Tri Tunggal: authentic Indonesian flavors at its best
On the 2nd of February 2016 Tri Tunggal officially exists for 4 years. This restaurant has made a name for itself with its great menu, traditional atmosphere and excellent service. The name Tri Tunggal, which stands for three different kitchens originating from one country, reflects the restaurant’s menu. The restaurant serves dishes from the Sumatran, Manadonese and Javanese kitchen and each dish has its own unique taste. Tri Tunggal’s flavors are authentic Indonesian, with each bite taking you on a journey to different parts of the archipelago.
But it isn’t just the food that takes you to Indonesia, the restaurant’s atmosphere has an incredible authenticity that makes you feel right at home. The restaurant is filled with beautiful Indonesian decorations and the waitresses are dressed in sarong and kebaya, which gives that extra Indonesian touch. The restaurant gave me the feeling that I was back in Indonesia, enjoying the country’s food and hospitality. One thing that was very clear to me was that passion was at work here. Not just passion for Indonesia and the country’s food, but also the passion to have other people experience and connect with Indonesia through its flavors. Being surrounded by such passion made me extremely curious. What’s the inspiration behind the restaurant’s food? And more importantly, who are the people behind Tri Tunggal?
The minds behind Tri Tunggal
Jan and Sulfia established Tri Tunggal 4 years ago and they form the heart and soul of this restaurant. Jan focuses more on the management of the restaurant while Sulfia takes care of the food. Jan: “At times I also do some cooking, but the truth is that whatever I cook, Sulfia can cook it better.” Jan and Sulfia share a great passion for Indonesian cuisine and their goal is to share their passion with others. Not everyone is familiar with Indonesian cuisine and Tri Tunggal aims to offer everyone a taste of true Indonesian food. But how did the idea of opening an Indonesian restaurant come about? And more importantly, where does their passion for Indonesian food come from?
Jan van Motman
Jan was born in the Netherlands, but his ancestors are originally from Bogor (also known as “Buitenzorg” back in the day). “My grandfather had two wives. His first wife, my dad’s mother, was from Bogor. After the Second World War, my grandfather took a second wife, who was from Kalimantan. Together with his second wife and all his children, my grandfather moved from Kalimantan to the Netherlands.” Being born in the Netherlands, Jan grew up with Dutch culture. Even though he liked Dutch food, he loved Indonesian food more. “Indonesian cuisine is the best cuisine there is. In comparison to everything I have eaten throughout my life, Indonesian food remains the best. Indonesian cuisine isn’t only extremely varied and flavorful, but it’s also something you can eat every day.”
From civil servant to restaurant owner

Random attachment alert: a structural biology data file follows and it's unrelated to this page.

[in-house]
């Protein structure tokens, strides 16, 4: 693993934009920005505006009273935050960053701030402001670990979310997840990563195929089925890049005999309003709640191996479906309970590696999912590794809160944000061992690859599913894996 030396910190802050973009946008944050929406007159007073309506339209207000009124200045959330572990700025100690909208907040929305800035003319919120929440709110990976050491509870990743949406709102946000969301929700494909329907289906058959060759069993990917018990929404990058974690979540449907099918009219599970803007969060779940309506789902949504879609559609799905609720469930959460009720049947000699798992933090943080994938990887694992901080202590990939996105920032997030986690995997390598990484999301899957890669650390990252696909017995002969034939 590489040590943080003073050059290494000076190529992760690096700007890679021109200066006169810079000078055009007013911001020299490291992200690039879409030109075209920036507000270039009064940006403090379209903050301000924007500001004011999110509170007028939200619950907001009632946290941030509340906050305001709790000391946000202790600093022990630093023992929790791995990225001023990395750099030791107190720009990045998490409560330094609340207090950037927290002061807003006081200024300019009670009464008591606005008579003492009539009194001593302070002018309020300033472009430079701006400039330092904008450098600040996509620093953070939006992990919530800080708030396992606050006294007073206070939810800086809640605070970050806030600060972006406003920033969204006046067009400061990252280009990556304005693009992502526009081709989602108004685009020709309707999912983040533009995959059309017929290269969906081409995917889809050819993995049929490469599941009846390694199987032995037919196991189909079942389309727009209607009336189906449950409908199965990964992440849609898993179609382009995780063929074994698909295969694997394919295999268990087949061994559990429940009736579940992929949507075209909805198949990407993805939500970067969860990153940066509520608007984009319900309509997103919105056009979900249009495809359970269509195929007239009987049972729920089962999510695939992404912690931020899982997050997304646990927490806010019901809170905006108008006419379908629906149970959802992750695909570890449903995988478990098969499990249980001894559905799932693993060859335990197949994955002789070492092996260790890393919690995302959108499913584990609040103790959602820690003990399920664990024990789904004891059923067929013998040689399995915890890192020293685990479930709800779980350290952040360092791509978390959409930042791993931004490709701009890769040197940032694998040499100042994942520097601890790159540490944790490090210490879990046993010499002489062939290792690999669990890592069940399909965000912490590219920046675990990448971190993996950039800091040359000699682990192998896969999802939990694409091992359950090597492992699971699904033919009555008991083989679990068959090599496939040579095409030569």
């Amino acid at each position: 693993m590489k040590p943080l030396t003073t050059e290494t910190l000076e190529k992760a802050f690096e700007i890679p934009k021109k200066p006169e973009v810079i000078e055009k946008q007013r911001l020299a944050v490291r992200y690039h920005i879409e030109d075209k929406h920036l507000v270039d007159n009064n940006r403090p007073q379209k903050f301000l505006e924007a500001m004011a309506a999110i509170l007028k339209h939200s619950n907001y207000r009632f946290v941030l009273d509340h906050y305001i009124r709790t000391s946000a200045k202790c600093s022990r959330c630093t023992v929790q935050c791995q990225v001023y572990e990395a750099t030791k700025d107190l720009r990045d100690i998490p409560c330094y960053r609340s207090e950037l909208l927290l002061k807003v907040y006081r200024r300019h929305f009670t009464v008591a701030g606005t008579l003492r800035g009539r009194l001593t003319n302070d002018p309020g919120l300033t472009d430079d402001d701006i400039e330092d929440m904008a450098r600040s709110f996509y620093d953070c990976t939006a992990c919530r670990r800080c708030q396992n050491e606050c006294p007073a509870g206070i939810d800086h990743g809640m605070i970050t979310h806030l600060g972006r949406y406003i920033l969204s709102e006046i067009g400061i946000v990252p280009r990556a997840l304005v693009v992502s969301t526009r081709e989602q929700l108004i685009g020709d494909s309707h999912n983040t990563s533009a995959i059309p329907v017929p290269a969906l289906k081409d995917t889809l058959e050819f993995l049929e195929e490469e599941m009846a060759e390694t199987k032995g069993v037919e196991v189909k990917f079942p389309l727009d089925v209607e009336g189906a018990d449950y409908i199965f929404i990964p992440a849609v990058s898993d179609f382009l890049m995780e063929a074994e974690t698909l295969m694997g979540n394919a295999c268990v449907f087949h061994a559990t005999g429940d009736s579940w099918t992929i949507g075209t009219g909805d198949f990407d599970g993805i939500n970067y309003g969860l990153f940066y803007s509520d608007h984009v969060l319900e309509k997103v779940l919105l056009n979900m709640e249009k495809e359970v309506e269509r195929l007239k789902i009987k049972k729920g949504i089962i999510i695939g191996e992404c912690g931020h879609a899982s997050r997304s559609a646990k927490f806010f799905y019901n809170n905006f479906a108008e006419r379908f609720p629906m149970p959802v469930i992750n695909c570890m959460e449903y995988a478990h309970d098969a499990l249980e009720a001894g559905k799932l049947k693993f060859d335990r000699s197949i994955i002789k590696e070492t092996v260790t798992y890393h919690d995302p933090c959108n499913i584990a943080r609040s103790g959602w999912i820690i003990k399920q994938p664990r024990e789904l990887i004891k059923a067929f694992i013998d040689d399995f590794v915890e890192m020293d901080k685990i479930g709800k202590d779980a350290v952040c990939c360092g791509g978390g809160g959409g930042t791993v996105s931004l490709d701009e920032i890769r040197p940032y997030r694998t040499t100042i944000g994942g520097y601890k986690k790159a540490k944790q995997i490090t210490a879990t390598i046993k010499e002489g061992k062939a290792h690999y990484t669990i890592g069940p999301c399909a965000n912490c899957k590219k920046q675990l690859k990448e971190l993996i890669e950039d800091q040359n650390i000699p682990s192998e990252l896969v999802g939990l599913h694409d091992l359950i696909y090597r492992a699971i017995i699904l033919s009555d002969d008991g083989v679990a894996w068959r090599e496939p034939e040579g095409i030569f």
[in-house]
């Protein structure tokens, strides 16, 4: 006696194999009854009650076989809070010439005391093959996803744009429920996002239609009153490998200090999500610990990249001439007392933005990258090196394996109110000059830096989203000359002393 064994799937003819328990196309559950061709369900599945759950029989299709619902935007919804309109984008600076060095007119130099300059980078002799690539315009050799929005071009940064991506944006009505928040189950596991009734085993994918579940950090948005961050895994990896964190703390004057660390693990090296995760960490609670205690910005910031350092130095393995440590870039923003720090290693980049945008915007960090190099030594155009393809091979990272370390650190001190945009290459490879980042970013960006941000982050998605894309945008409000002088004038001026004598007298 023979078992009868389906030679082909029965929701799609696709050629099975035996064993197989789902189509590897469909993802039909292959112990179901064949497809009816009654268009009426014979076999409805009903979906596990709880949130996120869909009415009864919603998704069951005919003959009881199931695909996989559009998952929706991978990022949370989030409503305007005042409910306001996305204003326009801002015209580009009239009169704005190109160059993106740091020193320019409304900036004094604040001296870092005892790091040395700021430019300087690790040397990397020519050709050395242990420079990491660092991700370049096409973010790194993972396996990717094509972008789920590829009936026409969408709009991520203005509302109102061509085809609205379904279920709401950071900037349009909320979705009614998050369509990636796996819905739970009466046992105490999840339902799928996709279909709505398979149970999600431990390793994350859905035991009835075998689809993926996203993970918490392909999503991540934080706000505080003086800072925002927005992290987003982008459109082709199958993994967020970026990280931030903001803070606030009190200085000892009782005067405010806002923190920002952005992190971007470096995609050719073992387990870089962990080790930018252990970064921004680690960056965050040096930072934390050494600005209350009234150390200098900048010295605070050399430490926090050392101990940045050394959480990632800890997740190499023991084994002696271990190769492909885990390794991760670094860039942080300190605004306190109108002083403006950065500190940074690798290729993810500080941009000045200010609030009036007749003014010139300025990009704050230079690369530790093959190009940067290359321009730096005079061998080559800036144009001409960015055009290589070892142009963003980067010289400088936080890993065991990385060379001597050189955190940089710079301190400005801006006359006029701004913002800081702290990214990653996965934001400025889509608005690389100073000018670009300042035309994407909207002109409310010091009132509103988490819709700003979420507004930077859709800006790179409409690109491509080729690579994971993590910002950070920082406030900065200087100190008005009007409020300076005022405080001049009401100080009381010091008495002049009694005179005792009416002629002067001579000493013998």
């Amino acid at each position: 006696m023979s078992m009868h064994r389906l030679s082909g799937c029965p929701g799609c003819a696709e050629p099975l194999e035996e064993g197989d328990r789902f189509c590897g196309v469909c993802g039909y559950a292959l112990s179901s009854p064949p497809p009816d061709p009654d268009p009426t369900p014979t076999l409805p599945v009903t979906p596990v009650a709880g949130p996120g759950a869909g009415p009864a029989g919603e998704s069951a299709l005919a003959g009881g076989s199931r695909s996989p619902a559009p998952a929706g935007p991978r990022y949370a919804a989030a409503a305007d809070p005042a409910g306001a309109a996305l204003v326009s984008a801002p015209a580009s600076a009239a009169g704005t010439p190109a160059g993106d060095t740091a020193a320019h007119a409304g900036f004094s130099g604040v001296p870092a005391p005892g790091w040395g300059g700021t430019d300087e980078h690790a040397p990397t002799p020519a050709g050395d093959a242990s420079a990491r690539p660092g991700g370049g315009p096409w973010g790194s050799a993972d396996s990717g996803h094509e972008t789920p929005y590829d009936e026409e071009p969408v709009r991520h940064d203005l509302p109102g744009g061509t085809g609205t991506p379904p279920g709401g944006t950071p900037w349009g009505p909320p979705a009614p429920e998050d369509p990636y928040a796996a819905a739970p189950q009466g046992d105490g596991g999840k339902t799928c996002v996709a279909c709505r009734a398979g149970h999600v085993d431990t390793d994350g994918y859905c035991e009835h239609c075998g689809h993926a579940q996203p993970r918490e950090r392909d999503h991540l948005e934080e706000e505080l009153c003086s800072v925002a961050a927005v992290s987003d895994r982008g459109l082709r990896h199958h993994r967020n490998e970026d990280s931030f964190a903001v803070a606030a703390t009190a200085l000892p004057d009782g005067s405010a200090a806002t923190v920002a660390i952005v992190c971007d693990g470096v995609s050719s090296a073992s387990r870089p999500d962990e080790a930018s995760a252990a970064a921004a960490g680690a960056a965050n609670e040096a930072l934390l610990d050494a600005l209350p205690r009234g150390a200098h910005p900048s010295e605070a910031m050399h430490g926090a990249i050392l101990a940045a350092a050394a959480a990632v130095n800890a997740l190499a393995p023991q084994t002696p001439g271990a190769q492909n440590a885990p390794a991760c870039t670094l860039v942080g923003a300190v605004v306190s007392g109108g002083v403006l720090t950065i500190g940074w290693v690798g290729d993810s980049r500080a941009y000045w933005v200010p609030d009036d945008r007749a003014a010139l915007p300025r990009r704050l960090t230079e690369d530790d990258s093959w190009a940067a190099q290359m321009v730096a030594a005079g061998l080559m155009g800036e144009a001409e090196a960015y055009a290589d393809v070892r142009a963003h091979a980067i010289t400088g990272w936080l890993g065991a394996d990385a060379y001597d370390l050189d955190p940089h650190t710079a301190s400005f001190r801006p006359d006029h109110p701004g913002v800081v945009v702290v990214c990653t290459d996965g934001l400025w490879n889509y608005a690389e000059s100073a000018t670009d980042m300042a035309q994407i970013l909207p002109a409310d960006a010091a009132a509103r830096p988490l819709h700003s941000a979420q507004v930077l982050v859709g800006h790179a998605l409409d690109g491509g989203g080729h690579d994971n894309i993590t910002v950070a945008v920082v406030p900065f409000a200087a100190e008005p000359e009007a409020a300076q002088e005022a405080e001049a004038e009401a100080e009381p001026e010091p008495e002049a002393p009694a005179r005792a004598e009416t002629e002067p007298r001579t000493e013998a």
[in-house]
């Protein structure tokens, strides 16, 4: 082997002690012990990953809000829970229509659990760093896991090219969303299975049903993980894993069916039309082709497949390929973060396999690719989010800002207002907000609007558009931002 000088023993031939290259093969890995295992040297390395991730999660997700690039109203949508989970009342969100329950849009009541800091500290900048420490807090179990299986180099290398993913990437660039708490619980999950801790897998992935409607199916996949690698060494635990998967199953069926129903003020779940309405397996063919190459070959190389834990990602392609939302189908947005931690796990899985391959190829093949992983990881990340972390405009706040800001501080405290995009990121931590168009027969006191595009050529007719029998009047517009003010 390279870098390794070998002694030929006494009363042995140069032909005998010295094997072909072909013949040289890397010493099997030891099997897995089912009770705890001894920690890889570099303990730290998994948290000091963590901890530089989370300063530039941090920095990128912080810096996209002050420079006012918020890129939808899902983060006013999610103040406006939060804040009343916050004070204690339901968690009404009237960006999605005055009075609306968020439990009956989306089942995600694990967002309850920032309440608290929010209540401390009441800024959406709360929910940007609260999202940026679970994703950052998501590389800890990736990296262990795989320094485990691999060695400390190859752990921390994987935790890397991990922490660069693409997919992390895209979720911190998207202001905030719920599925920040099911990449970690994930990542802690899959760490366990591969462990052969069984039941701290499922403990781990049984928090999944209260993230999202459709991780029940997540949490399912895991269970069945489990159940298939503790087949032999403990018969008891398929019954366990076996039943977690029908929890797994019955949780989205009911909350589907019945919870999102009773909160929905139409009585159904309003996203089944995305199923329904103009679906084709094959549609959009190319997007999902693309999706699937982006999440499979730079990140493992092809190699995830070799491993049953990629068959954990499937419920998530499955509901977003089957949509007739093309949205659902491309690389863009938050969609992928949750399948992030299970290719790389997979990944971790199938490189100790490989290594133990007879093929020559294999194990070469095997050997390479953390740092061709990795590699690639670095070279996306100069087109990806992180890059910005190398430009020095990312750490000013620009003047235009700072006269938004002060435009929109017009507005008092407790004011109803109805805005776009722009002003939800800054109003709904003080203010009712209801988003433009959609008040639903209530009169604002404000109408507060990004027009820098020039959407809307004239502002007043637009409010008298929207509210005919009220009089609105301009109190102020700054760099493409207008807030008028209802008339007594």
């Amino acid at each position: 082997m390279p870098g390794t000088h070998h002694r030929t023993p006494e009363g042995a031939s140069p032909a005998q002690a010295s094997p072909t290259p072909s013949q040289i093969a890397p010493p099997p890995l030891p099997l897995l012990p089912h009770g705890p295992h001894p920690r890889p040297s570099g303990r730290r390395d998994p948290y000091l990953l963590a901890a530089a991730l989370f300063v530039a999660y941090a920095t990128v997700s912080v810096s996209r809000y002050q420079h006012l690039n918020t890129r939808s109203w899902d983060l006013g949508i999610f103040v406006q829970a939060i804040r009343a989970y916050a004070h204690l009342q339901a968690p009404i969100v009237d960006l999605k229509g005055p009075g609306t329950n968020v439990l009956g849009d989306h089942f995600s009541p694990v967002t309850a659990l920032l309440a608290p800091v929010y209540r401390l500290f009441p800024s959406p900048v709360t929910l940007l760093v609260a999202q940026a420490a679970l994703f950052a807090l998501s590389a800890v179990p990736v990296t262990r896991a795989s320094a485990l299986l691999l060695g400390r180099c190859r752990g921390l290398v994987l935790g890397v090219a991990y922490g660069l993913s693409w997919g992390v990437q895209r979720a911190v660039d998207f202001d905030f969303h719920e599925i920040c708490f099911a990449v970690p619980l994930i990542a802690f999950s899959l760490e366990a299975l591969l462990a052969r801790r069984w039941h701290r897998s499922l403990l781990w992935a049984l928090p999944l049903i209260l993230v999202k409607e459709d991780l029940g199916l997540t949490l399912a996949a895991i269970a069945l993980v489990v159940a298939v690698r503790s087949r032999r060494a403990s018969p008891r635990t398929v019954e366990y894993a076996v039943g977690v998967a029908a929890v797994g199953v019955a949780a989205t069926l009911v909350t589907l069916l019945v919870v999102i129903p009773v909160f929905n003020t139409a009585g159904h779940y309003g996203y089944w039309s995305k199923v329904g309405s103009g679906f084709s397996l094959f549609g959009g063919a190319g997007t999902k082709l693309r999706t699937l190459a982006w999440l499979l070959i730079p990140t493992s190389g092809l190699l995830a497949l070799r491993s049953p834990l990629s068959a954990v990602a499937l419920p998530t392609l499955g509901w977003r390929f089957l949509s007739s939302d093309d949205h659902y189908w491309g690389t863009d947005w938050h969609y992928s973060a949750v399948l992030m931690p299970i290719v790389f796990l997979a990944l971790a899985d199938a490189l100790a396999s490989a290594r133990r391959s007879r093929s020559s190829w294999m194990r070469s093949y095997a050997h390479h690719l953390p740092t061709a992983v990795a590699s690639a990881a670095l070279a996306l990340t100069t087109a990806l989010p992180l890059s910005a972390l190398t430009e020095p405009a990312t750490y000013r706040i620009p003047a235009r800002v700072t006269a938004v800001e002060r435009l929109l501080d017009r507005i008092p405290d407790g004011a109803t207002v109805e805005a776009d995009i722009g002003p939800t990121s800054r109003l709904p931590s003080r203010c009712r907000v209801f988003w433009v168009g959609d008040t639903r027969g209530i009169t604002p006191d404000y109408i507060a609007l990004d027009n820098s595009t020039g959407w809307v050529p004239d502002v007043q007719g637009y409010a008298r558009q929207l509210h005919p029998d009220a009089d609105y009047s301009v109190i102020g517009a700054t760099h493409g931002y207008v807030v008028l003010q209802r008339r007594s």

Jan worked as a civil servant at the CBS (the Central Bureau for Stastistics) for 30 years. As a lover of food, he often dined out and liked what he experienced. “When I would go out for dinner, I always thought how much fun it would be to own a restaurant. I’m a person who loves to be surrounded by nice people and as a restaurant owner I would be surrounded by good company every day.” While working for the CBS he also worked for Sarinah, a well-known Indonesian restaurant, for a couple days a week. Working for Sarinah allowed him to stay close to his food passion and it taught him all he needed to know about Indonesian food. “While I was working at Sarinah I gained a good understanding of all the different flavors. Indonesian cuisine is quite complicated; a lot of recipes look alike, especially in color.” Jan ended up working for Sarinah for nine years and when his position at the CBS got relieved in 2010, he decided to change the course of his career. “Initially I wanted to take over Sarinah. Since I had worked there for many years, it seemed like the most logical step. The owner was already old and he needed someone to take over his restaurant. When Sarinah was taken over by someone else, I decided to establish Tri Tunggal.”
Experimenting with food
Sulfia’s passion for food started with her mother. “My mother made me cook. She wanted me to learn how to cook every single dish, even if it would bring me to tears.” Sulfia’s mother, who’s from Magalang, started experimenting with cooking straight after the Second World War. “During this time there was a lot of poverty. My mother actually wanted to be a teacher, but in order to become a teacher she needed specific papers, which she lost during the war.” When teaching was no longer an option, Sulfia’s mother joined the school for domestic science (huishoudschool voor meisjes). While she was studying, she started experimenting with food together with her best friend. Due to the variety of Indonesian spices, Sulfia’s mother tried making better versions of traditional Indonesian dishes. After having come up with many new recipes, Sulfia’s mother wrote a cooking book, which Sulfia is now the proud owner of. “The book is a collection of traditional Indonesian dishes, with my mother’s personal twist. ”
After finishing school, Sulfia’s mother started a small catering business together with her friend, which was very successful. They made different kinds of food, ranging from makanan kampung to sweets and cookies. The success of the catering business came with more work, which Sulia’s mother couldn’t handle. She ended up quitting the catering business after two months. “My mother also had a sewing business that she needed to take care of. My father moved to the Netherlands in 1972 and the initial plan was that my mother and the children would follow him soon after. In the mean time, she had to take care of ten children and she had to find ways to make ends meet.” It took another ten years before Sulfia and her mother finally got reunited with her father in the Netherlands.